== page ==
How Google X plans to detect cancer and heart disease using nano-magnets
Biopsies and scans to detect cancer and heart disease could be a thing of the past, if Google X gets its way.
The research wing of Google is working on a project called the Nanoparticle Platform, which is looking to use magentised nanoparticles to “explore” a patient’s body and report back their discoveries.
Speaking at the Wall Street Journal’s WSJD Live conference, Google X’s head of life sciences, Andrew Conrad, said: “Nanoparticles are the nexus between biology and engineering so we can make [them] behave in ways that we want them to do.”
According to Conrad, a patient would swallow a pill containing the nanoparticles, which are in turn “decorated” with antibodies or similar molecules.
They would then course around the pateint’s body, giving a holistic view of everything that’s going on, from the chemical content of the blood to tissue changes.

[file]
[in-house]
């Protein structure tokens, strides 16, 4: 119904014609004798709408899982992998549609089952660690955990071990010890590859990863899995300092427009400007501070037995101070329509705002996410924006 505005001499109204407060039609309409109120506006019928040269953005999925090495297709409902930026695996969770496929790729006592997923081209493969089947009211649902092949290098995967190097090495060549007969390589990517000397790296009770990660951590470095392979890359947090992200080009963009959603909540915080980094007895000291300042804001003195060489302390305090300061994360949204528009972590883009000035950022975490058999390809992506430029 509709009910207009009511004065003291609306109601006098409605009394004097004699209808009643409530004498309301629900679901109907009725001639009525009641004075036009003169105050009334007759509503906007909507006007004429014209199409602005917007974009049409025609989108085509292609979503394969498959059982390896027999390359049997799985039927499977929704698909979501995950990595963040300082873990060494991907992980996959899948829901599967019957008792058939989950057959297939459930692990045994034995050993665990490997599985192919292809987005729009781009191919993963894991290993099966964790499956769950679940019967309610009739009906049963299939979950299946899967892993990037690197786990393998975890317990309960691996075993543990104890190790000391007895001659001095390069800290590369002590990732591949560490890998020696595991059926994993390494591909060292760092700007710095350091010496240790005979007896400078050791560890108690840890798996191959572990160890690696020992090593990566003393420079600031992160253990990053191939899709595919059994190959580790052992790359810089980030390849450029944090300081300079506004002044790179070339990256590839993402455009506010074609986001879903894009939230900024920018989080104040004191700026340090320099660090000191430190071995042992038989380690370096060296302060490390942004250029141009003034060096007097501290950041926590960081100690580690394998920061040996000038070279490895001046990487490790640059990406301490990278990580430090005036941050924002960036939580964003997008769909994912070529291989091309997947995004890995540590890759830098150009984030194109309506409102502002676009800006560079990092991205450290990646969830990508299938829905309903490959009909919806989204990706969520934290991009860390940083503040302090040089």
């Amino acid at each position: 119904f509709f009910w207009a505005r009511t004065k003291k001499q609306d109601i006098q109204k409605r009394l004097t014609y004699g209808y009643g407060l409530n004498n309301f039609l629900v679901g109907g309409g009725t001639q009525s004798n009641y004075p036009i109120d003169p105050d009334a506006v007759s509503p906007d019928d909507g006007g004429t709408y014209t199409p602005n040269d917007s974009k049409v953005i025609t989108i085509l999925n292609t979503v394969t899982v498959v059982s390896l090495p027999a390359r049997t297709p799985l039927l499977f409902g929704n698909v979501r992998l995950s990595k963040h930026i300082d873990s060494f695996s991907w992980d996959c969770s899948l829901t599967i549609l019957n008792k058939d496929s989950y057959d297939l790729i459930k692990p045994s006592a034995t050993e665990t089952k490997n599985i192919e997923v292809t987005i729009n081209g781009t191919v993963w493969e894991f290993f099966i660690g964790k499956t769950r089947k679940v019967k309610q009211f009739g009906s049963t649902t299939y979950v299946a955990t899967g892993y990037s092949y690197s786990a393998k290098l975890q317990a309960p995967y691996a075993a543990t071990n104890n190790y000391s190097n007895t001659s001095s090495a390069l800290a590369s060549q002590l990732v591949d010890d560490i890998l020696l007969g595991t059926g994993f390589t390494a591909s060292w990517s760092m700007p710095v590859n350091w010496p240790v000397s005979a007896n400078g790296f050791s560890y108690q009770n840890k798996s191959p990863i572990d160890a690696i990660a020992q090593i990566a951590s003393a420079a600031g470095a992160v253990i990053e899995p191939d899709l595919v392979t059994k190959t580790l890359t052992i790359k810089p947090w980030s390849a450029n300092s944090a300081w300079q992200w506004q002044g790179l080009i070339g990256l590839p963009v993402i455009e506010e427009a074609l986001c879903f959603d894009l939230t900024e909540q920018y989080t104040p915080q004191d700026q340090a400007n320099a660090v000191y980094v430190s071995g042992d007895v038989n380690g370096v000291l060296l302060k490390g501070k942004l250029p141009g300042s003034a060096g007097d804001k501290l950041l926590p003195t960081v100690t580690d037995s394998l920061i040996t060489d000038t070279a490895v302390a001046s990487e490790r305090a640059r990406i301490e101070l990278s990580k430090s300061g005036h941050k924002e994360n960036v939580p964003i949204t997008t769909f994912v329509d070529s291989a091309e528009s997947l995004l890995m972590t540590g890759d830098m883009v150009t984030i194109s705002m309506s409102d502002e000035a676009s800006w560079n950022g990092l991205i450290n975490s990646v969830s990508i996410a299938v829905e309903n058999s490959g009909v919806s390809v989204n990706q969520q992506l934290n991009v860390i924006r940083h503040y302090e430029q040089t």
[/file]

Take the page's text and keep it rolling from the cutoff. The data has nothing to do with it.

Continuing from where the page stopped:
“Because the cores of these particles are magnetic, you can call them somewhere. If you look at your wrist, you’ll see there are these superficial veins [and] just by putting a magnet there, you can trap them and you can ask them what they saw,” said Condrad.
Arterial plaques, which can be a precursor to heart attacks and strokes, cancer cells and high sodium levels are three examples of what the nanodevices may detect.
If Conrad’s team succeed, and the project is still in its early stages, it could lead to earlier diagnosis of potentially serious health conditions.
While Nanoparticle Platform may sound very exciting, and it’s known early-diagnosis is vital for a good outcome in all diseases, it may be the case that Google’s technology is running ahead of scientific knowledge.
As Ron Winslow, the WSJ’s health and science correspondent pointed out, what’s known about the human body, particularly at the molecular level, is limited.
While Google’s magnetised particles may be able to accurately report back what they had “seen”, making sense of that information and being able to act on it would be a huge challenge.
Additionally, getting approval from drug approval agencies like NICE may also be difficult, as it’s unclear how the particles would ultimately exit the body or how data would be transmitted securely.